It’s a typical Tuesday night out with the lads. Four people walk onto the glowing red Project Arts Centre stage, dressed in cut up Adidas trackies and camouflage. They’re all carrying shovels and singing a hymn-like song about the 800-year occupation of Ireland.
Following this introductory song, we are introduced to the character of Oliver Cromwell, based on the man himself. Except in this show, he’s not the strict, rotund, and ugly person he was in real life. Instead, Irish performance artist Xnthony and collaborators Sam Curtis Lindsay and Sally Ó Dúnlaing have devised a theatre-loving queer revision of Cromwell, who really just wanted to be an actor.
The touring musical production “Oliver Cromwell is Really Very Sorry” was an absolute fever-dream of a show, in all the best ways. It’s a queer, flamboyant, and wonderfully crafted production, and everything from the music (composed by Sally Ó Dúnlaing and produced and designed by KLONG), to the costume design (Joey Frennette) to the actors themselves was turned up to 10!
“My personal favourite was ‘Put Your Hands Up for Puritanism,’ a glittery pop hit that included Puritan God DJ-ing from the heavens”
Musically, the songs weren’t just typical musical theatre songs. From the intro hymn “How Well Do You Know Your Neighbours: 800 years” to “Put Your Hands Up for Puritanism” to “Hot Blood,” there was a massive variety of musical genres sampled. My personal favourite was “Put Your Hands Up for Puritanism,” a glittery pop hit that included Puritan God DJ-ing from the heavens while the cast danced around “preaching” the Puritan lifestyle. When I spoke to the musical director ÓDÚ, she stated that the inspirations came mainly from a pop background: artists like Madonna and Lady Gaga were cited, as well as vaudeville music and even 60s pop. Also thrown into the mix of music was some Berlin-esque techno when Cromwell was in the House of Commons. There were also ballads, including an “I want” song for the musical theatre aficionados out there, resulting in the most variegated soundtrack I’ve heard in a while.
Another thing to note was the costume design, designed by Joey Frennette. The costumes were certainly an interesting choice. Edited Adidas tracksuits with camouflage paired with Puritan-style collars and headpieces (as well as fishnets and harnesses) made a visual impact like no other. All the outfits suited the actor’s personalities, but the three costume highlights were the Puritan God’s costume, Oliver’s sash and cape when he becomes Lord Protector, and the biscuit tin that Cromwell’s decapitated head wears at the very end. Puritan God (Iestyn Arwel) donned a white and pink shimmering cape, which sparkled under the bright white stage lights. The second costume was Oliver Cromwell’s (Xnthony) massive, furred cape in the pattern of the English flag, as well as the accompanying sash in the same pattern. There’s a point in the musical where the cape is fully unfolded to its full length, and it takes up most of the stage. It was truly an epic moment to watch, and the impact of the cape is awe-inspiring. Lastly, the biscuit tin provided an amusing contrast to the large cape. Seeing his head in a tin being thrown around was an experience that surpassed the audience’s wildest dreams.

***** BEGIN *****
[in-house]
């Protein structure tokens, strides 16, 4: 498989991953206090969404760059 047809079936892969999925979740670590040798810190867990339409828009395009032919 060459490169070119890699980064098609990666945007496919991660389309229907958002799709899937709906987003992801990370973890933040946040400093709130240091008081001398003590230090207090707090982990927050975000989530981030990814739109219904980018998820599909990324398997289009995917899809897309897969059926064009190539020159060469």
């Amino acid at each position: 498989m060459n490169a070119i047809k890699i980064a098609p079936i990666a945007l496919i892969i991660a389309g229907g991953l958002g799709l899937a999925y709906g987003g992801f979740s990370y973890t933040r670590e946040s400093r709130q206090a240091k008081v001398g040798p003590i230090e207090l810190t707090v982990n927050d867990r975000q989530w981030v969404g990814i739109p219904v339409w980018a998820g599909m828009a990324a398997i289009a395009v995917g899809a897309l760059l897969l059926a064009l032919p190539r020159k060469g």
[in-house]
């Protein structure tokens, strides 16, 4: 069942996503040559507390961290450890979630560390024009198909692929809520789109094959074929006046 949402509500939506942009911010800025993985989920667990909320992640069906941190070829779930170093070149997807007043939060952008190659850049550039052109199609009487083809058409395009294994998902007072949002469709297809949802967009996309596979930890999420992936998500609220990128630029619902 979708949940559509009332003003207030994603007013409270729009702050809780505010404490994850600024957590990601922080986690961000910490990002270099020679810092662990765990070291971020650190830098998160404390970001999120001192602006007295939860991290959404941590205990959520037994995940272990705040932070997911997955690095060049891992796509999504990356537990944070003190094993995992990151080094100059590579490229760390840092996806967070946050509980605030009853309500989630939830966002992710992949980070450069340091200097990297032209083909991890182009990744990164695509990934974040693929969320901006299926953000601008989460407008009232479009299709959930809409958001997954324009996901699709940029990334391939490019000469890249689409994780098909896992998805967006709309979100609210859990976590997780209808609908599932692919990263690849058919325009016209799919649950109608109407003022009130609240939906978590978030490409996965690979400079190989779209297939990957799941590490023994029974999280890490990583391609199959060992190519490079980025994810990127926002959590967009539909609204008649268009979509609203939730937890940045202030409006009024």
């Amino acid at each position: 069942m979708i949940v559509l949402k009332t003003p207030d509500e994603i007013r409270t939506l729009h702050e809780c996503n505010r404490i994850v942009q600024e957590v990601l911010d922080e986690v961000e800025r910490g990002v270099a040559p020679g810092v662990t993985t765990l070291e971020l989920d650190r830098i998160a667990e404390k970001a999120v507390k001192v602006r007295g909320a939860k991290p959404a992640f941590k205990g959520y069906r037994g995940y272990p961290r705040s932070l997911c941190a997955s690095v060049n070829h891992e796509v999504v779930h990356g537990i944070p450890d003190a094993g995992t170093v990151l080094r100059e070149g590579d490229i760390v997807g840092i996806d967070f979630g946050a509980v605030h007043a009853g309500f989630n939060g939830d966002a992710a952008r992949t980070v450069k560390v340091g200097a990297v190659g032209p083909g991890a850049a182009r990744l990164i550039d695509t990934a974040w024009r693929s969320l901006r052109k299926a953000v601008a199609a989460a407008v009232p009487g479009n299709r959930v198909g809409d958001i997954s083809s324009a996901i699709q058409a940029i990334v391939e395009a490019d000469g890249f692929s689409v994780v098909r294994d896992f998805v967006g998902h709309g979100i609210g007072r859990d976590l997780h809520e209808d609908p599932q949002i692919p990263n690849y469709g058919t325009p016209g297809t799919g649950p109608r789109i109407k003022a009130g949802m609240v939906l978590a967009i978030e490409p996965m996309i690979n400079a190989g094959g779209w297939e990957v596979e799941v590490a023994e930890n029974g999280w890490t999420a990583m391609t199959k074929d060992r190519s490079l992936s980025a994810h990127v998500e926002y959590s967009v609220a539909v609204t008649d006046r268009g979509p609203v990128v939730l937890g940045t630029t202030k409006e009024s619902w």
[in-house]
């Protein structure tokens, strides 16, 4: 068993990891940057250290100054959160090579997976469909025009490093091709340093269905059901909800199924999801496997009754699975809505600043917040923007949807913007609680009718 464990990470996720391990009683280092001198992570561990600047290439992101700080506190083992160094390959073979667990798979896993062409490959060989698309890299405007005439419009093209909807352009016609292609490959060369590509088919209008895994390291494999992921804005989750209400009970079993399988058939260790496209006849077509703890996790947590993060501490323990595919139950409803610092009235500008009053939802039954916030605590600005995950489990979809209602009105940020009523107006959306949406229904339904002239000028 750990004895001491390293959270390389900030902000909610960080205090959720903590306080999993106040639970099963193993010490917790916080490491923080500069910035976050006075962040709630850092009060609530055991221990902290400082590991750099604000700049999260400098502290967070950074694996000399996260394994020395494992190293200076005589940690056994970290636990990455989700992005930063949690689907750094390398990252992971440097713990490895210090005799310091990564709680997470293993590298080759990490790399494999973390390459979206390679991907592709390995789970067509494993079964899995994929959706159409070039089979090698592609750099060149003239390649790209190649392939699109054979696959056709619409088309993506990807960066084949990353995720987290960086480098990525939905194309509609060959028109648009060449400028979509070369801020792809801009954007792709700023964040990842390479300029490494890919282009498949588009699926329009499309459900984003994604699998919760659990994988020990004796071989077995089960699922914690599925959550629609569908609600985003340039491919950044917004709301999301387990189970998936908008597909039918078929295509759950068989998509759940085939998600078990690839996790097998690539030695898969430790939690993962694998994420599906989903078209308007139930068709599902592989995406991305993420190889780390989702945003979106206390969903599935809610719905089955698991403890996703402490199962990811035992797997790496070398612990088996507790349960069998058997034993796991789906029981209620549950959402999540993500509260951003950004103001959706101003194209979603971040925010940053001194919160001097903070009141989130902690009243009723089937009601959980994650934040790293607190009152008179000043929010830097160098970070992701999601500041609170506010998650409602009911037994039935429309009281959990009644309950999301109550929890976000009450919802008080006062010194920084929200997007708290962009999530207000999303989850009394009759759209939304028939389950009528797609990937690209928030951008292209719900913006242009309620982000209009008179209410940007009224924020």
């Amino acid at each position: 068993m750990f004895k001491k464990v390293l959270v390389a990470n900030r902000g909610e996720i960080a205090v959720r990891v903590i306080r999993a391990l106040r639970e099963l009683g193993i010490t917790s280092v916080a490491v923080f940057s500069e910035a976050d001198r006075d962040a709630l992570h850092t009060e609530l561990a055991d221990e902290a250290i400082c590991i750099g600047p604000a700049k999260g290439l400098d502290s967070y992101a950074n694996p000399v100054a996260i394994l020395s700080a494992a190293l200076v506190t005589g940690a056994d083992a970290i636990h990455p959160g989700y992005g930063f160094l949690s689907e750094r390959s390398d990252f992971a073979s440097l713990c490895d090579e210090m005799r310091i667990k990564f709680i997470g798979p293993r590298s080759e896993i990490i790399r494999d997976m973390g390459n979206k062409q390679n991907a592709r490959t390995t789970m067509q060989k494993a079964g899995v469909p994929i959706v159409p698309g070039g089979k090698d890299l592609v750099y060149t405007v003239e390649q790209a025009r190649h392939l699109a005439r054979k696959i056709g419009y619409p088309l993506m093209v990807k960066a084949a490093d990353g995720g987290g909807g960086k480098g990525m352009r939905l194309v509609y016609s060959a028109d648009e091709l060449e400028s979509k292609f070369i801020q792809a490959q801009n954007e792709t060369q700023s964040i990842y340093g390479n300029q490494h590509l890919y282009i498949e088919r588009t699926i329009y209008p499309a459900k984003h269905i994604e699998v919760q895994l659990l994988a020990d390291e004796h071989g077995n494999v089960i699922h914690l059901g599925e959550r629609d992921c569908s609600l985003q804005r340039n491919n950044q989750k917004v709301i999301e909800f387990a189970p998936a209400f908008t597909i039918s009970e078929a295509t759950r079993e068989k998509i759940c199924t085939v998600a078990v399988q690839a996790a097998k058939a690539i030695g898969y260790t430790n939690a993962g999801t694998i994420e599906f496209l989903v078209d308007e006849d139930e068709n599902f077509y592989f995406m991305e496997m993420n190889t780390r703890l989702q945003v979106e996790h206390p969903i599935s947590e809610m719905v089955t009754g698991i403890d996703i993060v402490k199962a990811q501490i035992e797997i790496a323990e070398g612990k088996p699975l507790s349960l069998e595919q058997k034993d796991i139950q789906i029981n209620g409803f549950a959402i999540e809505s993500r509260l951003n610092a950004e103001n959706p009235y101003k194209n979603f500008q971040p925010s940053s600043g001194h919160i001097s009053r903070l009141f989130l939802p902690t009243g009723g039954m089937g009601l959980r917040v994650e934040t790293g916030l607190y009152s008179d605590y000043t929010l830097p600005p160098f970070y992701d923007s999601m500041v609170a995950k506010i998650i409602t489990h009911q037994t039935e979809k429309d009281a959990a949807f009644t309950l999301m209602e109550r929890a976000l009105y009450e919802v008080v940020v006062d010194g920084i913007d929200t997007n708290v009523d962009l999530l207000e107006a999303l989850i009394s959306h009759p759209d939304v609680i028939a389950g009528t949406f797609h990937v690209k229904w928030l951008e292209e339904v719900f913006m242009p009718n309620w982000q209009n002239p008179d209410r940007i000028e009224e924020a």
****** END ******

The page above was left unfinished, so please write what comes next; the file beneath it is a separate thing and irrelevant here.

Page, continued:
“This show is the ‘anti-Hamilton'”
Conceptually, the show is certainly unique. You would assume from it being a historically-based show that it would resemble Hamilton and Six in adaptation style. However, in fact the show is the “anti-Hamilton.” Xnthony, ÓDÚ, and Sam Curtis Lindsay intended to clear up a lack of information surrounding the antipathy between England and Ireland, as well as to show the life story of Cromwell and his time in Ireland in a uniquely humorous way.
This musical was a blast to watch, and if you’re interested in seeing it too, the tour is ongoing. Check out the @xnthony Instagram for tour dates and locations, as they’re going all around Ireland at the moment. They’re currently touring from November 1st-18th in Galway, Roscommon, Ennis, Longford, Limerick, and Drogheda!